Red wine grape variety, typical of Southwest Bulgaria, near the Greek border and named after one of the smallest towns in Bulgaria – Melnik. The Bulgarian name for the variety means “broad leaf vine”, describing the characteristic wide-width of the leaf. The cluster size is medium-large (10-17 cm), semi-compact, with two or more wings. The berries are small (15-16 mm) with thick, tough blue-black skin when fully ripe.
Characteristics of the vine include a late ripening, which may start in the second half of October. The variety is not frost-resistant, thus requiring a long and warm vegetation period. To modify these characteristics, the original variety was crossed with more early-ripening hybrids. Together with the original variety they are collectively called Melnik.
The wines tend to have notes of strawberries, white cherries and stone pits. Through the vinification process and aging, the flavor develops and can be complemented or dominated by the aroma of tobacco, dry mint, and black pepper, depending on the production technique and the terroir. The wine color is clear ruby-red to dark crimson.
Historically, Melnik wines became famous for inspiring a harmonic combination of ruby-red depth, fine aroma, sweet astringency and dense texture. In the Middle Ages Melnik wine became famous and was exported to the Mediterranean ports and other European cities.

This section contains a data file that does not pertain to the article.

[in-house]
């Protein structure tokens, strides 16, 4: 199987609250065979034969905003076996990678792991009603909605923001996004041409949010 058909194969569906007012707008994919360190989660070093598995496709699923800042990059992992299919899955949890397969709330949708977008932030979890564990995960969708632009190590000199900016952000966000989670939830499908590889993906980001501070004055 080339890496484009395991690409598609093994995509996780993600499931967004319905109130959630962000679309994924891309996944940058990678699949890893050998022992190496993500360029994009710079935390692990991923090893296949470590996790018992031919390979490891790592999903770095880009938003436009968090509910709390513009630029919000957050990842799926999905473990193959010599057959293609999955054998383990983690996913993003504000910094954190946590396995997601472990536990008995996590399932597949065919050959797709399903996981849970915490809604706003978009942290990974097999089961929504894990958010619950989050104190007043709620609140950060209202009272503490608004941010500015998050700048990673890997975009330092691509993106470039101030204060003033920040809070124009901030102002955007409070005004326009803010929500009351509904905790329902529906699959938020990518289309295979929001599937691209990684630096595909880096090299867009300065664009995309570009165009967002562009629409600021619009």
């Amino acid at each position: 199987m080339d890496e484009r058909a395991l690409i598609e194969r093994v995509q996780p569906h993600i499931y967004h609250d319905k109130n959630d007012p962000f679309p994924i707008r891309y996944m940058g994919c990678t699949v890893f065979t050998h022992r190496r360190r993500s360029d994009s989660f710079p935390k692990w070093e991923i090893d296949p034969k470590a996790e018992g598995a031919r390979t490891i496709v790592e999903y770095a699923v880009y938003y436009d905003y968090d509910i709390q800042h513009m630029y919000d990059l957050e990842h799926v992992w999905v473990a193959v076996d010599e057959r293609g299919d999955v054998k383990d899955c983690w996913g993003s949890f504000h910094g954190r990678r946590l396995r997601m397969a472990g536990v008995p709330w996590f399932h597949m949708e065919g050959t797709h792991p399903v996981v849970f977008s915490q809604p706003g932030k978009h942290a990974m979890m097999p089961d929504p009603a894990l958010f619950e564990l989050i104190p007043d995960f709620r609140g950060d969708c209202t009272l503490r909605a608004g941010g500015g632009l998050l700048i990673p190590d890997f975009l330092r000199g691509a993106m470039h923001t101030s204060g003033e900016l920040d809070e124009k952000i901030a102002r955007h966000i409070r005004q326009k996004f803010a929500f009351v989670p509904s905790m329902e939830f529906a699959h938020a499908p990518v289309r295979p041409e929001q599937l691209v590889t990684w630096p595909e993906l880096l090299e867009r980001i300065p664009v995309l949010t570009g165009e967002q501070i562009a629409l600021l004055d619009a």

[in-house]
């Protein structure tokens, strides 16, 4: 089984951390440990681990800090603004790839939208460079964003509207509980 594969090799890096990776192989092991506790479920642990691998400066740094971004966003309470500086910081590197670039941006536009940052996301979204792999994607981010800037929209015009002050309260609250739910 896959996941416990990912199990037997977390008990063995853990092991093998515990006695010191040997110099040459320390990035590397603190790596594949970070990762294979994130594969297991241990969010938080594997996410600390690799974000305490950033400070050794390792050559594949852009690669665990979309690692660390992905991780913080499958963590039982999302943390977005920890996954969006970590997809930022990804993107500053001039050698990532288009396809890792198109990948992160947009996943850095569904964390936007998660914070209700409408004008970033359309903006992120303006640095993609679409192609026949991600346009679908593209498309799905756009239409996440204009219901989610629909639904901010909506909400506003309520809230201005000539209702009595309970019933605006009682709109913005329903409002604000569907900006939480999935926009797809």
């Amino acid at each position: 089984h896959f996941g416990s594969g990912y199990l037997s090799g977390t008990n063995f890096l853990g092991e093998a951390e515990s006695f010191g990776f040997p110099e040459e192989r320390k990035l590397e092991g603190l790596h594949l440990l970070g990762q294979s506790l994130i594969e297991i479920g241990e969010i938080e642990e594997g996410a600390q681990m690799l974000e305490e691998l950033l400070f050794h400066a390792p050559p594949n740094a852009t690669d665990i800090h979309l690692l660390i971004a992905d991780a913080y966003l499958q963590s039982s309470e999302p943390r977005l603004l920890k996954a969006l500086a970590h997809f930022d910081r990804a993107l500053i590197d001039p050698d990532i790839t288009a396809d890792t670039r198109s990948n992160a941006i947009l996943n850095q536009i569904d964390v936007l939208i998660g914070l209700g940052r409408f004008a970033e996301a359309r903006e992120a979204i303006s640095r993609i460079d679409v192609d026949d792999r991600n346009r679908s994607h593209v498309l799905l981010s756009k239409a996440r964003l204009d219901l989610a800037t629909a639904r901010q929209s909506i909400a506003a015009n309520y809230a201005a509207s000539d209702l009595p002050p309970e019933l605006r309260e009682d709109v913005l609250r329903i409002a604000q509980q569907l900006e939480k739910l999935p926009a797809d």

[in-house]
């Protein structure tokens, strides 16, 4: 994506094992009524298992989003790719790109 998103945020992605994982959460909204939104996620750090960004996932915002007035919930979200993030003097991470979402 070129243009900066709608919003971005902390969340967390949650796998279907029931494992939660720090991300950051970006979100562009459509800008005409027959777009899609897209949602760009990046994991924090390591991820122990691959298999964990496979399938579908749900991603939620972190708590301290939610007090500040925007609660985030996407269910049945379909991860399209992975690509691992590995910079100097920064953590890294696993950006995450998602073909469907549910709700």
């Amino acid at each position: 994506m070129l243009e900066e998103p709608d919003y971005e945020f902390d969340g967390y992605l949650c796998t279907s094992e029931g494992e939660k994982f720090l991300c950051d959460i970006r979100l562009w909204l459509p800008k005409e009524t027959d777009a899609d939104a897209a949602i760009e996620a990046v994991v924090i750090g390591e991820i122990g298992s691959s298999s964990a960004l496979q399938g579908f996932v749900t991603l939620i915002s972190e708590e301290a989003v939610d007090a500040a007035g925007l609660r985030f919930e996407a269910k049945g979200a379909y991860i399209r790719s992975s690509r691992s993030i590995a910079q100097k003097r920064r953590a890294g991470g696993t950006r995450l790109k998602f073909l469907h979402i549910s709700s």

The city of Melnik had a mostly ethnic Greek population from 13th – 19th century. In medieval times it was a place where Byzantine noblemen were sent into exile from Constantinople. But after the Balkan wars and WWI, the town was nearly demolished together with the wine cellars and the aging wines. Another blow to the vineyards was the Phylloxera plague in 1911. The vine survived after grafting it to an American rootstock.
Since 2012, a local Melnik wine festival has been celebrated at the beginning of February when Bulgarians honor the Day of St. Tryphon, the patron of gardeners, winemakers and protector of vineyards.